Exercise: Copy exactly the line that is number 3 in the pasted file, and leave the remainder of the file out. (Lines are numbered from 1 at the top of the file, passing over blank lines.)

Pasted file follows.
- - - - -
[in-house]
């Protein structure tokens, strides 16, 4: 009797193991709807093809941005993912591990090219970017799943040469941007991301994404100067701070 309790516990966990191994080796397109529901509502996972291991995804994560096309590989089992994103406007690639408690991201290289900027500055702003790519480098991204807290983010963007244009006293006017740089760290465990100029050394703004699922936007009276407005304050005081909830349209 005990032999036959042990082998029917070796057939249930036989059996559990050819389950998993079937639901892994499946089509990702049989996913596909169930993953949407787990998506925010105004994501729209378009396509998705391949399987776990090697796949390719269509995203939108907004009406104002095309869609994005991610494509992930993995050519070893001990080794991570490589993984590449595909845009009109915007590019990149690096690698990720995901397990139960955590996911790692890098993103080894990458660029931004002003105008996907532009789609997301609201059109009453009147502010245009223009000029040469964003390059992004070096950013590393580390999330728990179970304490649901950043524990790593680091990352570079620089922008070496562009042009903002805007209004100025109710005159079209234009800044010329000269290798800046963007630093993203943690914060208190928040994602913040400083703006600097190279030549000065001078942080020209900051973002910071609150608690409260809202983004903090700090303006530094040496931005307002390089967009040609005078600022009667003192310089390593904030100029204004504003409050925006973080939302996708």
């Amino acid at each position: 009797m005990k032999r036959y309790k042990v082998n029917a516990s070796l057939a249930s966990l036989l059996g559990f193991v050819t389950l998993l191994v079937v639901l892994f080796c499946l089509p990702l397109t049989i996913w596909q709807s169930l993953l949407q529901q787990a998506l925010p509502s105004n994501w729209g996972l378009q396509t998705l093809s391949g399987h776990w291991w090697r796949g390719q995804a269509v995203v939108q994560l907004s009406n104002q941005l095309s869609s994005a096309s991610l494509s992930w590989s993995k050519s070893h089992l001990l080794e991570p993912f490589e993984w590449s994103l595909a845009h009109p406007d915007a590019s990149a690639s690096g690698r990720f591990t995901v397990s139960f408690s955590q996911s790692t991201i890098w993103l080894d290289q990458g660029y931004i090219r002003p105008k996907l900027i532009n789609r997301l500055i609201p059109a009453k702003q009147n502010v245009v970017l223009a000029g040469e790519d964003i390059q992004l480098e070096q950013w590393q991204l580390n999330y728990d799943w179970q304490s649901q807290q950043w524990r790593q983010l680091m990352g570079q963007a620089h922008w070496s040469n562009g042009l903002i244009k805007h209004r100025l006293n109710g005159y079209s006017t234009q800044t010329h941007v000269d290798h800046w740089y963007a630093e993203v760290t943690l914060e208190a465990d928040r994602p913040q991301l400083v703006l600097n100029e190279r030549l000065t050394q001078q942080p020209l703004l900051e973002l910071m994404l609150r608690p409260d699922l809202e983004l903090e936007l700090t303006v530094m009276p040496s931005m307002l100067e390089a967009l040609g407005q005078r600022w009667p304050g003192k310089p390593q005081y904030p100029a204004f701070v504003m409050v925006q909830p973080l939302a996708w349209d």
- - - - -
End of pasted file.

């Amino acid at each position: 009797m005990k032999r036959y309790k042990v082998n029917a516990s070796l057939a249930s966990l036989l059996g559990f193991v050819t389950l998993l191994v079937v639901l892994f080796c499946l089509p990702l397109t049989i996913w596909q709807s169930l993953l949407q529901q787990a998506l925010p509502s105004n994501w729209g996972l378009q396509t998705l093809s391949g399987h776990w291991w090697r796949g390719q995804a269509v995203v939108q994560l907004s009406n104002q941005l095309s869609s994005a096309s991610l494509s992930w590989s993995k050519s070893h089992l001990l080794e991570p993912f490589e993984w590449s994103l595909a845009h009109p406007d915007a590019s990149a690639s690096g690698r990720f591990t995901v397990s139960f408690s955590q996911s790692t991201i890098w993103l080894d290289q990458g660029y931004i090219r002003p105008k996907l900027i532009n789609r997301l500055i609201p059109a009453k702003q009147n502010v245009v970017l223009a000029g040469e790519d964003i390059q992004l480098e070096q950013w590393q991204l580390n999330y728990d799943w179970q304490s649901q807290q950043w524990r790593q983010l680091m990352g570079q963007a620089h922008w070496s040469n562009g042009l903002i244009k805007h209004r100025l006293n109710g005159y079209s006017t234009q800044t010329h941007v000269d290798h800046w740089y963007a630093e993203v760290t943690l914060e208190a465990d928040r994602p913040q991301l400083v703006l600097n100029e190279r030549l000065t050394q001078q942080p020209l703004l900051e973002l910071m994404l609150r608690p409260d699922l809202e983004l903090e936007l700090t303006v530094m009276p040496s931005m307002l100067e390089a967009l040609g407005q005078r600022w009667p304050g003192k310089p390593q005081y904030p100029a204004f701070v504003m409050v925006q909830p973080l939302a996708w349209d």